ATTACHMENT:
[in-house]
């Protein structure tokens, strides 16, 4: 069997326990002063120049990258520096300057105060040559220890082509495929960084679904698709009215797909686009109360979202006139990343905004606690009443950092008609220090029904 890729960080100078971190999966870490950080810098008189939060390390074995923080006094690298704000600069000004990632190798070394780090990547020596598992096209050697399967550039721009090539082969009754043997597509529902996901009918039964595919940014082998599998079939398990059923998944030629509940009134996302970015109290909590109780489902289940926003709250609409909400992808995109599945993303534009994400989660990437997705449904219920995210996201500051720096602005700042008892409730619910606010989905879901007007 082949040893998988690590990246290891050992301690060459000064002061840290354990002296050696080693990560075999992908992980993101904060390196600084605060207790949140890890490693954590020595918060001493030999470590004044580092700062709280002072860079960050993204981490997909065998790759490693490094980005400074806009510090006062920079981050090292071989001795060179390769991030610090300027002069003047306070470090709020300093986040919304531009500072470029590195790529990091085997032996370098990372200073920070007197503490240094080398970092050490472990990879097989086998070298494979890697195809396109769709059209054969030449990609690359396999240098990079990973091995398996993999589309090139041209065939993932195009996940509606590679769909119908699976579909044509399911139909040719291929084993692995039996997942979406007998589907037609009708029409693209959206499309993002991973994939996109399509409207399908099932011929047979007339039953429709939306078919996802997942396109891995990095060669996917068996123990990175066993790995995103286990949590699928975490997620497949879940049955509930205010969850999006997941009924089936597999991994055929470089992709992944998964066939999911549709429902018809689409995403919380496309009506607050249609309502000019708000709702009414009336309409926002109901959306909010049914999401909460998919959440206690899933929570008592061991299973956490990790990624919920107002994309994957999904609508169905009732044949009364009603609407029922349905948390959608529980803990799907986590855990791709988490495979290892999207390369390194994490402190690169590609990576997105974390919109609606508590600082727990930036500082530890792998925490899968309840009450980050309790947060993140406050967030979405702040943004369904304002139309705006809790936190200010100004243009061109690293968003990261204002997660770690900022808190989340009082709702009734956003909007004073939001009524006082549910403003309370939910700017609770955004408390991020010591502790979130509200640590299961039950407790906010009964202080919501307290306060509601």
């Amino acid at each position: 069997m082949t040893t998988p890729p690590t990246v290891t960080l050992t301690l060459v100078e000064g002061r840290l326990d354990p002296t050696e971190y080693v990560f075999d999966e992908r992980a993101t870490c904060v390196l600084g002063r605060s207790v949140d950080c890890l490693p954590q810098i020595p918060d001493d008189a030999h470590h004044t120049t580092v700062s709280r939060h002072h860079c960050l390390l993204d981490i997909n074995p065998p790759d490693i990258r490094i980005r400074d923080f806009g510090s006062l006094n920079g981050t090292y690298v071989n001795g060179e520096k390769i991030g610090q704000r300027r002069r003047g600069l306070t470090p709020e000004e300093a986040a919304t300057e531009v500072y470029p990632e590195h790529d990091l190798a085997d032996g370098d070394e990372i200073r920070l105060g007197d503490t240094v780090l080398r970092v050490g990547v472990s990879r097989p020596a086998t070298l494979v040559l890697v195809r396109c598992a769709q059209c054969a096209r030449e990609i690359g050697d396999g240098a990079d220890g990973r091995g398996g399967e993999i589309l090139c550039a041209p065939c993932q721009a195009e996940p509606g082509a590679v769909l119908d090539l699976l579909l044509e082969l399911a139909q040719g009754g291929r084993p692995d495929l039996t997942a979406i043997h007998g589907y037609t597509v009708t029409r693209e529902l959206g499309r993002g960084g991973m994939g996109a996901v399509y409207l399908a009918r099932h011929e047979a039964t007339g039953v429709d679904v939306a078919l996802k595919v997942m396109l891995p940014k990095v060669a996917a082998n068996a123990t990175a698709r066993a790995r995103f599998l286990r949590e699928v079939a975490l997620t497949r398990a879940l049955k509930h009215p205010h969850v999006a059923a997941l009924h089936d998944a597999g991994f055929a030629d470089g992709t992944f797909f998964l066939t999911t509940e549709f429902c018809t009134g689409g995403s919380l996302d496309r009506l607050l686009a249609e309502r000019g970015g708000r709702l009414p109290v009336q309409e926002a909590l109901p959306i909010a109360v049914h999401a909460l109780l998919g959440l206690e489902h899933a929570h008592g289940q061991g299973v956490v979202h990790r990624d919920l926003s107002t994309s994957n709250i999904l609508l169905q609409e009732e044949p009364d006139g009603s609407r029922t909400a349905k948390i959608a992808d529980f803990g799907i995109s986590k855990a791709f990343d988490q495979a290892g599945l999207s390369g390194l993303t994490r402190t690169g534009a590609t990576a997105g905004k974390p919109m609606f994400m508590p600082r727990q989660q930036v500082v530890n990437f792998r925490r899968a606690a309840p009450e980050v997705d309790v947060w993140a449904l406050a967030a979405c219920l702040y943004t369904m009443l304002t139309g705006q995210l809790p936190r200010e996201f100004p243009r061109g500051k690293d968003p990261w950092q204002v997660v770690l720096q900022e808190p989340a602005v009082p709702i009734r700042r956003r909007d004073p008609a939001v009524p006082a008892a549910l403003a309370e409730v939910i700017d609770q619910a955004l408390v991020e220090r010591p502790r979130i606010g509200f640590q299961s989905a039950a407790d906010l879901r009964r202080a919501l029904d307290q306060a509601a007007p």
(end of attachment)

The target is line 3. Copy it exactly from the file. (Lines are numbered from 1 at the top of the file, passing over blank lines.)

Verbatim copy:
């Amino acid at each position: 069997m082949t040893t998988p890729p690590t990246v290891t960080l050992t301690l060459v100078e000064g002061r840290l326990d354990p002296t050696e971190y080693v990560f075999d999966e992908r992980a993101t870490c904060v390196l600084g002063r605060s207790v949140d950080c890890l490693p954590q810098i020595p918060d001493d008189a030999h470590h004044t120049t580092v700062s709280r939060h002072h860079c960050l390390l993204d981490i997909n074995p065998p790759d490693i990258r490094i980005r400074d923080f806009g510090s006062l006094n920079g981050t090292y690298v071989n001795g060179e520096k390769i991030g610090q704000r300027r002069r003047g600069l306070t470090p709020e000004e300093a986040a919304t300057e531009v500072y470029p990632e590195h790529d990091l190798a085997d032996g370098d070394e990372i200073r920070l105060g007197d503490t240094v780090l080398r970092v050490g990547v472990s990879r097989p020596a086998t070298l494979v040559l890697v195809r396109c598992a769709q059209c054969a096209r030449e990609i690359g050697d396999g240098a990079d220890g990973r091995g398996g399967e993999i589309l090139c550039a041209p065939c993932q721009a195009e996940p509606g082509a590679v769909l119908d090539l699976l579909l044509e082969l399911a139909q040719g009754g291929r084993p692995d495929l039996t997942a979406i043997h007998g589907y037609t597509v009708t029409r693209e529902l959206g499309r993002g960084g991973m994939g996109a996901v399509y409207l399908a009918r099932h011929e047979a039964t007339g039953v429709d679904v939306a078919l996802k595919v997942m396109l891995p940014k990095v060669a996917a082998n068996a123990t990175a698709r066993a790995r995103f599998l286990r949590e699928v079939a975490l997620t497949r398990a879940l049955k509930h009215p205010h969850v999006a059923a997941l009924h089936d998944a597999g991994f055929a030629d470089g992709t992944f797909f998964l066939t999911t509940e549709f429902c018809t009134g689409g995403s919380l996302d496309r009506l607050l686009a249609e309502r000019g970015g708000r709702l009414p109290v009336q309409e926002a909590l109901p959306i909010a109360v049914h999401a909460l109780l998919g959440l206690e489902h899933a929570h008592g289940q061991g299973v956490v979202h990790r990624d919920l926003s107002t994309s994957n709250i999904l609508l169905q609409e009732e044949p009364d006139g009603s609407r029922t909400a349905k948390i959608a992808d529980f803990g799907i995109s986590k855990a791709f990343d988490q495979a290892g599945l999207s390369g390194l993303t994490r402190t690169g534009a590609t990576a997105g905004k974390p919109m609606f994400m508590p600082r727990q989660q930036v500082v530890n990437f792998r925490r899968a606690a309840p009450e980050v997705d309790v947060w993140a449904l406050a967030a979405c219920l702040y943004t369904m009443l304002t139309g705006q995210l809790p936190r200010e996201f100004p243009r061109g500051k690293d968003p990261w950092q204002v997660v770690l720096q900022e808190p989340a602005v009082p709702i009734r700042r956003r909007d004073p008609a939001v009524p006082a008892a549910l403003a309370e409730v939910i700017d609770q619910a955004l408390v991020e220090r010591p502790r979130i606010g509200f640590q299961s989905a039950a407790d906010l879901r009964r202080a919501l029904d307290q306060a509601a007007p």